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minority communities. low income individuals in various communities, be it minority, nonminority, tend to have more credit challenges because of the nature of their situation. lower paying jobs, not having an opportunity to do certain things with respect to raising their families. they tend not to have extremely high credit scores. i don't think that should be a reason not to give that person an opportunity for a good job. >> did you look to the recent legislation in new york city as sort of a template, or way to kind of incorporate what you want to do here in philadelphia? >> no. we have on our staff, a gentleman lance haber who is the premier consumer advocate, and we hired him probably a year ago, and this is one of the issues that he has asked us to look at. when we started talking to people both in terms of constituents and in staffers, they were told that they, in fact, were asked to have a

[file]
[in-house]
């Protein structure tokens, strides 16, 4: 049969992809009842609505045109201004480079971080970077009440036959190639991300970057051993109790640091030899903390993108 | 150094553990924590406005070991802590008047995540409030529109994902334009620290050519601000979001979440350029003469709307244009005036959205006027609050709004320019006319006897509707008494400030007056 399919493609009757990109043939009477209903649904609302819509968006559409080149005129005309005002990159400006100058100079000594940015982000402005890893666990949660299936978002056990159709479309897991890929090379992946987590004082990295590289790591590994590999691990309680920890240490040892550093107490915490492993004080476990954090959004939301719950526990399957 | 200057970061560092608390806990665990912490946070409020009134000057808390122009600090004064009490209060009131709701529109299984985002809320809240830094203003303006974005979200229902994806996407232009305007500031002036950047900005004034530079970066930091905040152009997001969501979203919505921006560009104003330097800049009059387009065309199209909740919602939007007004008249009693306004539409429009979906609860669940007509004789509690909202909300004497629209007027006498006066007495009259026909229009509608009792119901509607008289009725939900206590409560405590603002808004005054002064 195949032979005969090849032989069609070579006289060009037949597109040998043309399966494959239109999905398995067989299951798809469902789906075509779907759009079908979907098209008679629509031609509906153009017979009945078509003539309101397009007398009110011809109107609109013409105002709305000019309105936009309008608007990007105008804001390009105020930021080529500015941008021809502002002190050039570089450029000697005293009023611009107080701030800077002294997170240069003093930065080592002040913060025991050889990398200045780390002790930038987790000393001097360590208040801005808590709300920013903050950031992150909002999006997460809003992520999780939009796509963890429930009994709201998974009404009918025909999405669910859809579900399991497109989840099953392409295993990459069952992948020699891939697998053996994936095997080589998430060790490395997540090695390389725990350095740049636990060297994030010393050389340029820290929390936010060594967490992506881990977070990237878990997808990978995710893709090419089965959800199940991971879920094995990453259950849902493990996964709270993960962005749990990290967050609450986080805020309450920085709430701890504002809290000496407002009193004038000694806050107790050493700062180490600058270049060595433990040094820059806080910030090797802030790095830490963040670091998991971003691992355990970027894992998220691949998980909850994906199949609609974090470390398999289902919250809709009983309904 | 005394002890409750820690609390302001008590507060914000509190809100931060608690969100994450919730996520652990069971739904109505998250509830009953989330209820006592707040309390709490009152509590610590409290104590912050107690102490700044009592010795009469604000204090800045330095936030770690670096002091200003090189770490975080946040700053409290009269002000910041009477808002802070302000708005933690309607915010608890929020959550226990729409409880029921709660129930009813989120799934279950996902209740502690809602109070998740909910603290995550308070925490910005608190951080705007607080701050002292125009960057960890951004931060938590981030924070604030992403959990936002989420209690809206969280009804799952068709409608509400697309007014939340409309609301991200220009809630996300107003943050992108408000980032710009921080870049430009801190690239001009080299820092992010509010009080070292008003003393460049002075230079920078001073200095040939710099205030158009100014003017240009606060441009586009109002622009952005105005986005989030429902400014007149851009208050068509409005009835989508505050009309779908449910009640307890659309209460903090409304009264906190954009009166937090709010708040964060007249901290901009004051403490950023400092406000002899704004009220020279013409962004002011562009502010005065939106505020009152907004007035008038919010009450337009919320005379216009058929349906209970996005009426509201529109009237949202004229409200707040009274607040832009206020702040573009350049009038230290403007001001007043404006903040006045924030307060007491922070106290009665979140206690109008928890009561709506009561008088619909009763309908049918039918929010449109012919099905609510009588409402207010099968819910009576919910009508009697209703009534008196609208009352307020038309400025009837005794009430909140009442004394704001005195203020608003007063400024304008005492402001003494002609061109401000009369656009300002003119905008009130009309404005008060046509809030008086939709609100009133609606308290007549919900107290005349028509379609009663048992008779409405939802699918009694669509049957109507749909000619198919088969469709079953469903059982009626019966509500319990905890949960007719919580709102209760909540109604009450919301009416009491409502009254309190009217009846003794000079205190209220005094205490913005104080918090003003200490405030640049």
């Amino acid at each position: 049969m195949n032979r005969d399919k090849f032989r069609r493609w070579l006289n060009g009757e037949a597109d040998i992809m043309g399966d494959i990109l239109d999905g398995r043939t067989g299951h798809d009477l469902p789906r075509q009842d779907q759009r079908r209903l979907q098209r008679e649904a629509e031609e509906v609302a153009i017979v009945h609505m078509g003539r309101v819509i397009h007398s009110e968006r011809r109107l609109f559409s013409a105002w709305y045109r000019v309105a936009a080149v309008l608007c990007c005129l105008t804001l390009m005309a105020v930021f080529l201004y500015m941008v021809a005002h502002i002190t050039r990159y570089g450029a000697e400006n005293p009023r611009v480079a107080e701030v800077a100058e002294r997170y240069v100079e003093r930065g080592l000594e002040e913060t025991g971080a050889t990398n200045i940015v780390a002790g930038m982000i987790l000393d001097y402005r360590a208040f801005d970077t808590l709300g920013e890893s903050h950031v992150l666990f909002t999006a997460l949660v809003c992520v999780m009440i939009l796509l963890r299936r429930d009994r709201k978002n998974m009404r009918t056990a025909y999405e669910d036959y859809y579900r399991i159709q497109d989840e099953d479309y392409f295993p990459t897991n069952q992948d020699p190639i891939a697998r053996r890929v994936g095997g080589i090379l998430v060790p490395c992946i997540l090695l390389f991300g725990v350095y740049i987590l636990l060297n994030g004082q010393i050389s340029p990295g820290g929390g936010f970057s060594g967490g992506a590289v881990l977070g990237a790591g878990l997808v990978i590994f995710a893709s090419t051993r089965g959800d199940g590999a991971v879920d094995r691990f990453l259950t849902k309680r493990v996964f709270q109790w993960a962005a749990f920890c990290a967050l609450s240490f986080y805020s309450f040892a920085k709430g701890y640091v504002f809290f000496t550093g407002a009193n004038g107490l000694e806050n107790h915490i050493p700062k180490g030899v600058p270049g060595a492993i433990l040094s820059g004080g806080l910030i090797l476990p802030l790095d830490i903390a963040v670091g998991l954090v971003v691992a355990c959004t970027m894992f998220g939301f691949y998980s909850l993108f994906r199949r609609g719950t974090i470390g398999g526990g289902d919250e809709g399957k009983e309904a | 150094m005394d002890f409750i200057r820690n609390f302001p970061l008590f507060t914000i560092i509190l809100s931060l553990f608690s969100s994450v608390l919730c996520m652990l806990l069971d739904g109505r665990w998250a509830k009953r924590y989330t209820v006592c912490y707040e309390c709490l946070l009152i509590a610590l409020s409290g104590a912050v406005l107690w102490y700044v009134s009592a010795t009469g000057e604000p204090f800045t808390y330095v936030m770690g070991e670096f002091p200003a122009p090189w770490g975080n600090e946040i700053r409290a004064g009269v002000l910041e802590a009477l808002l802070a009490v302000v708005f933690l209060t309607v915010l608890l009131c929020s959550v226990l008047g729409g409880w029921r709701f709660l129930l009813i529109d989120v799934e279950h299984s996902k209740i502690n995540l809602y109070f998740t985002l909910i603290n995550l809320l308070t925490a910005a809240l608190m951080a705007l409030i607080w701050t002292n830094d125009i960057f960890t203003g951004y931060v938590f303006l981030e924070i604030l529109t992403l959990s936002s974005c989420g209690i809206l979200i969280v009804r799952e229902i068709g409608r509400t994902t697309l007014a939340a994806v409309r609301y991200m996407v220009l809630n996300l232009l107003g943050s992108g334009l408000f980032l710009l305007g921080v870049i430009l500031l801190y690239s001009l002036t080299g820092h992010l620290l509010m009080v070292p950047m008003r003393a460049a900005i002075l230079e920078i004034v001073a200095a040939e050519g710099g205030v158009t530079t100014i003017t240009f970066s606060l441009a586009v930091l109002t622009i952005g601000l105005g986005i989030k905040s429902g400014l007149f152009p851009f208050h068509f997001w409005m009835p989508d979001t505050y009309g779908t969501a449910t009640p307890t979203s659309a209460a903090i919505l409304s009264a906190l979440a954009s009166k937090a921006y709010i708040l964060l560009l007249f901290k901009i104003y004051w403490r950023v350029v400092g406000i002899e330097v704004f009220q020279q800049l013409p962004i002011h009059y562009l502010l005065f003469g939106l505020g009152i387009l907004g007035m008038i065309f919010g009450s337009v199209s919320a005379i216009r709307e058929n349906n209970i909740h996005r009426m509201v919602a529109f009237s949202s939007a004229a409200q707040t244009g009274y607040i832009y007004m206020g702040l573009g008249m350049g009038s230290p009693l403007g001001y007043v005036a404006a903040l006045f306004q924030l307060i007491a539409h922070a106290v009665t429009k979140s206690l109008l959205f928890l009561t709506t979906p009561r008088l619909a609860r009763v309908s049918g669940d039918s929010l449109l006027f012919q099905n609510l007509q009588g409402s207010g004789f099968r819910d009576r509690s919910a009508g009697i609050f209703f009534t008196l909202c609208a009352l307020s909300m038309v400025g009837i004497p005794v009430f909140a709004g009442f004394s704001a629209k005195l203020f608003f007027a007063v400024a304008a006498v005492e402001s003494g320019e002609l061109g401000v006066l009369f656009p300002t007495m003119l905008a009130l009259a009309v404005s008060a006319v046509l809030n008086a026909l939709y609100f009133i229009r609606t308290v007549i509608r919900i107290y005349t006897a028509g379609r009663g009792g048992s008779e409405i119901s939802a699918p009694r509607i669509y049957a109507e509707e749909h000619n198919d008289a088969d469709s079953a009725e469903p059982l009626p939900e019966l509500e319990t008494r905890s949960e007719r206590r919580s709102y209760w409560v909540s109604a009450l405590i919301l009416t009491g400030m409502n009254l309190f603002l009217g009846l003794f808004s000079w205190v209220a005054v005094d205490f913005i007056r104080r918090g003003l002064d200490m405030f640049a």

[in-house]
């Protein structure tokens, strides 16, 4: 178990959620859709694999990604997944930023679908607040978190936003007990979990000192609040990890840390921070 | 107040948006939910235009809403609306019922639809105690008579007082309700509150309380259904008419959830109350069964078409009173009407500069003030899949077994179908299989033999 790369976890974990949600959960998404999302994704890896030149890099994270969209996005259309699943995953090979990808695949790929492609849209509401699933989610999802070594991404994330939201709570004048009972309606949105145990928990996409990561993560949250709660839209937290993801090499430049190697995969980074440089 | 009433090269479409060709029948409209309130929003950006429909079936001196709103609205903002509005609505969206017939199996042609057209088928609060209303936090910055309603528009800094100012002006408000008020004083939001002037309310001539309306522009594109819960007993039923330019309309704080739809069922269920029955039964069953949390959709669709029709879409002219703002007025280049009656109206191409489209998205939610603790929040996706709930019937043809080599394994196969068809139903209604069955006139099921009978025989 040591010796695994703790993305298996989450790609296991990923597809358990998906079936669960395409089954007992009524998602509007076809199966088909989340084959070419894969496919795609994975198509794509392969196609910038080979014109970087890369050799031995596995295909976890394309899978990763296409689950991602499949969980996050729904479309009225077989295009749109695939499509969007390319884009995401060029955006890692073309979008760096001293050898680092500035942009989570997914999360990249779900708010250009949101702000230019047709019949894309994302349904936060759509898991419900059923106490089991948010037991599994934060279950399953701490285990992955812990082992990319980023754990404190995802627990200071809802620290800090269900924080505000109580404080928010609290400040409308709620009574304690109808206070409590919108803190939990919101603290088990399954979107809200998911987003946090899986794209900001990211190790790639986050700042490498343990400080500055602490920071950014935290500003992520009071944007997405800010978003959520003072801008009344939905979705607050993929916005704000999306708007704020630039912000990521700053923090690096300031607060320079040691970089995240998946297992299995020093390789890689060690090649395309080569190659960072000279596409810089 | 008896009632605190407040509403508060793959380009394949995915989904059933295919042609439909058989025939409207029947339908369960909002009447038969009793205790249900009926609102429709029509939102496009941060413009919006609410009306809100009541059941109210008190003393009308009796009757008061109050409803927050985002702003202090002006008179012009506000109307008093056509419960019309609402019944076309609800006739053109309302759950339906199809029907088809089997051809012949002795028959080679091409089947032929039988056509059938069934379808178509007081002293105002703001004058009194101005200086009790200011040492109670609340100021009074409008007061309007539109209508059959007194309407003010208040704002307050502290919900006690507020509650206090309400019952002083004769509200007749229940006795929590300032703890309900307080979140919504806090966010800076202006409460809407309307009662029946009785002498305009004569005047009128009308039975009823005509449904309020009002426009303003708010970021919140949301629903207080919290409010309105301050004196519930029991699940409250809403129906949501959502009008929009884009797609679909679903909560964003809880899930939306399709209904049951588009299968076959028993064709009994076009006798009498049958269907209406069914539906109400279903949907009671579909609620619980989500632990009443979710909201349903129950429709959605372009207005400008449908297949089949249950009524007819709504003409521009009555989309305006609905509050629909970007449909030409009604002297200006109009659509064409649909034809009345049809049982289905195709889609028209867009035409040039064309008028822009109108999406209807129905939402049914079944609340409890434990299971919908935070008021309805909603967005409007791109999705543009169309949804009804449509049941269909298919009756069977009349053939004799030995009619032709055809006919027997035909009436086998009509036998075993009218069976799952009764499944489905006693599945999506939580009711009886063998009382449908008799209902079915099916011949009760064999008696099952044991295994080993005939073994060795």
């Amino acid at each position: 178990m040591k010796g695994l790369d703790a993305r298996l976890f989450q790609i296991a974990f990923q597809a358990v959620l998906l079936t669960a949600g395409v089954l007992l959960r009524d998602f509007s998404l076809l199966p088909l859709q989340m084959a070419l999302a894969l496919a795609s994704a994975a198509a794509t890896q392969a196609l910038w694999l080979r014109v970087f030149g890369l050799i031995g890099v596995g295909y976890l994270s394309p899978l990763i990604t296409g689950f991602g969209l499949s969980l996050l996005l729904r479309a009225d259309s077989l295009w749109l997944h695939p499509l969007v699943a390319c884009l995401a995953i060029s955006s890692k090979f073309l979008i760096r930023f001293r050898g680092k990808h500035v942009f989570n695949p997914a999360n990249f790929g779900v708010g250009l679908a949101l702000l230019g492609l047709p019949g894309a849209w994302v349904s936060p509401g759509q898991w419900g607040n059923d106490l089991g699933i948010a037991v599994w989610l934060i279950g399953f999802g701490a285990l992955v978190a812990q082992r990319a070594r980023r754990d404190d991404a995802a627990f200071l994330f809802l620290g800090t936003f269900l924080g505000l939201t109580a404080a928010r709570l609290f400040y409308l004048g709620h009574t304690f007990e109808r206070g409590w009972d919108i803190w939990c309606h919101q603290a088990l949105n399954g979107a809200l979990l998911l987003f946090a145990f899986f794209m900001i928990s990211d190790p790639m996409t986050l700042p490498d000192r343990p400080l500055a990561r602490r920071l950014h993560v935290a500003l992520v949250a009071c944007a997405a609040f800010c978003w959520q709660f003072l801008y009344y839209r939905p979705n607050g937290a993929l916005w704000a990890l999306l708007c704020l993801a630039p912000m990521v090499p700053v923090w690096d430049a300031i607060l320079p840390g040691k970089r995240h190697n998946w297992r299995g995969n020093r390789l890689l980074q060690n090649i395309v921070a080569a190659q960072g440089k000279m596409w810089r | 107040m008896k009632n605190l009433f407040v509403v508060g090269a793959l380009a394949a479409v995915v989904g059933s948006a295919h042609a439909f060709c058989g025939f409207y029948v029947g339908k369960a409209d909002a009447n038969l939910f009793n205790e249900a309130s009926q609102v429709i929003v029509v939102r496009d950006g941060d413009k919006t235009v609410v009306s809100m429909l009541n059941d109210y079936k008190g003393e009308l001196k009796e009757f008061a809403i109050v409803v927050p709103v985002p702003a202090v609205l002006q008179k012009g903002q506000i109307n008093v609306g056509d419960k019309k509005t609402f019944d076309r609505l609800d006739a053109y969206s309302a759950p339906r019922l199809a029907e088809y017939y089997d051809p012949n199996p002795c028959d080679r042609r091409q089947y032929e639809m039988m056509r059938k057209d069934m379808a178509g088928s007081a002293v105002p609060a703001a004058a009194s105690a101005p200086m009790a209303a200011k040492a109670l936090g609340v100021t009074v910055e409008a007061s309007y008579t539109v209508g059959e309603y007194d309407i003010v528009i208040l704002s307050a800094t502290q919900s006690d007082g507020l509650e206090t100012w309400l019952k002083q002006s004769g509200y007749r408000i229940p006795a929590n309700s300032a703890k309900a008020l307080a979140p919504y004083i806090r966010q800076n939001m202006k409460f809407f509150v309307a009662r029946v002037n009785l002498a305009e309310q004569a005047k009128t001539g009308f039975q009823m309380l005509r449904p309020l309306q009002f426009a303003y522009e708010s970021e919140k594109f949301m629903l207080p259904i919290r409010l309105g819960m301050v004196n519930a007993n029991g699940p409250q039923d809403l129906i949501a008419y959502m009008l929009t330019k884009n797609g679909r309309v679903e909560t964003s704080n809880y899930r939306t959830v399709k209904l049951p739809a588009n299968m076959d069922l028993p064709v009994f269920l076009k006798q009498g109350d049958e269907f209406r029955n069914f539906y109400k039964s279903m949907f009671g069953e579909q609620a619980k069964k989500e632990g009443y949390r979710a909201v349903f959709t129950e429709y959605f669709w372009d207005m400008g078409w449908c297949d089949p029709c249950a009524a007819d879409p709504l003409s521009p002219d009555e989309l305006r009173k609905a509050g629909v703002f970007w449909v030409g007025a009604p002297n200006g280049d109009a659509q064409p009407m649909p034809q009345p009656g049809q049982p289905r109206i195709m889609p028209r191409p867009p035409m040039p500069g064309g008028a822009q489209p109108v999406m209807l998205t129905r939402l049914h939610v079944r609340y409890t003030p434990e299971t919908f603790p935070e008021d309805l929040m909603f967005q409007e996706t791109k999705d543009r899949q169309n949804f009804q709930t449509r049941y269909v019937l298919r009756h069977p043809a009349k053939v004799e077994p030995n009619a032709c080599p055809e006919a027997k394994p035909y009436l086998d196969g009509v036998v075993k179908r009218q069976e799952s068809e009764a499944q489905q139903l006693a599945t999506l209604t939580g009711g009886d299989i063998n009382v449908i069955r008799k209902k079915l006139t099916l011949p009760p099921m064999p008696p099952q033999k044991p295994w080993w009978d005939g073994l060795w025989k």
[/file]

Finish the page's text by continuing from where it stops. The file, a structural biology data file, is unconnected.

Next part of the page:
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credit check prior to the process of their employment. and they didn't understand it. most people just don't order it. they just say it is what it is. and i have to believe that in a lot of instances, people were not allowed to get employment based on the credit checks. >> and you have to wonder if someone -- if your potential employer is asking you if you want this job, we want to run a credit check, what are you going to do? say no? you want that job. >> first thing you want to do is start panicking if you know your credit score is low. i don't think that's fair. i think that a person should be at the top of their game when they go in and not have had burden of being concerned about not having the appropriate credit to work in a job that has no relationship to any finances or law enforcement. i don't think that's fair. >> here's the next step. there's research that suggests that employers in cities and states where this is banned from looking into credit checks, that they're still not following the law. are you concerned about that,